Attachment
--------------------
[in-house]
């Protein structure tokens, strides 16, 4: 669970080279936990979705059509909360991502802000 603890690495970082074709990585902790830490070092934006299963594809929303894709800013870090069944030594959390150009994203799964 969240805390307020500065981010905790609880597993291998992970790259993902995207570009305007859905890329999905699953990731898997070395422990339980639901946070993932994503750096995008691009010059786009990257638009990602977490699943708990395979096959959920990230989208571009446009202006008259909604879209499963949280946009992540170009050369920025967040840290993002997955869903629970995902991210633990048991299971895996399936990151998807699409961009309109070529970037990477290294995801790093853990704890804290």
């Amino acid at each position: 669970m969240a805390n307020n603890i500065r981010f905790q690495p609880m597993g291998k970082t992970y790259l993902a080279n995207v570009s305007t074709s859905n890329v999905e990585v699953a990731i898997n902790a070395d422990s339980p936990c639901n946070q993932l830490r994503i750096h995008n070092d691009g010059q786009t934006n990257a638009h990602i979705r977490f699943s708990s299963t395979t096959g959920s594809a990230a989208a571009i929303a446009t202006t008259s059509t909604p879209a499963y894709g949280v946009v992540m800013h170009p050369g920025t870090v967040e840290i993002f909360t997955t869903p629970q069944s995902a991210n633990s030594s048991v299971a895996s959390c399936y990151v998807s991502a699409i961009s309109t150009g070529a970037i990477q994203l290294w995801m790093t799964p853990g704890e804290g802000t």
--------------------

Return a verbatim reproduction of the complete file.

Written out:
[in-house]
């Protein structure tokens, strides 16, 4: 669970080279936990979705059509909360991502802000 603890690495970082074709990585902790830490070092934006299963594809929303894709800013870090069944030594959390150009994203799964 969240805390307020500065981010905790609880597993291998992970790259993902995207570009305007859905890329999905699953990731898997070395422990339980639901946070993932994503750096995008691009010059786009990257638009990602977490699943708990395979096959959920990230989208571009446009202006008259909604879209499963949280946009992540170009050369920025967040840290993002997955869903629970995902991210633990048991299971895996399936990151998807699409961009309109070529970037990477290294995801790093853990704890804290």
């Amino acid at each position: 669970m969240a805390n307020n603890i500065r981010f905790q690495p609880m597993g291998k970082t992970y790259l993902a080279n995207v570009s305007t074709s859905n890329v999905e990585v699953a990731i898997n902790a070395d422990s339980p936990c639901n946070q993932l830490r994503i750096h995008n070092d691009g010059q786009t934006n990257a638009h990602i979705r977490f699943s708990s299963t395979t096959g959920s594809a990230a989208a571009i929303a446009t202006t008259s059509t909604p879209a499963y894709g949280v946009v992540m800013h170009p050369g920025t870090v967040e840290i993002f909360t997955t869903p629970q069944s995902a991210n633990s030594s048991v299971a895996s959390c399936y990151v998807s991502a699409i961009s309109t150009g070529a970037i990477q994203l290294w995801m790093t799964p853990g704890e804290g802000t």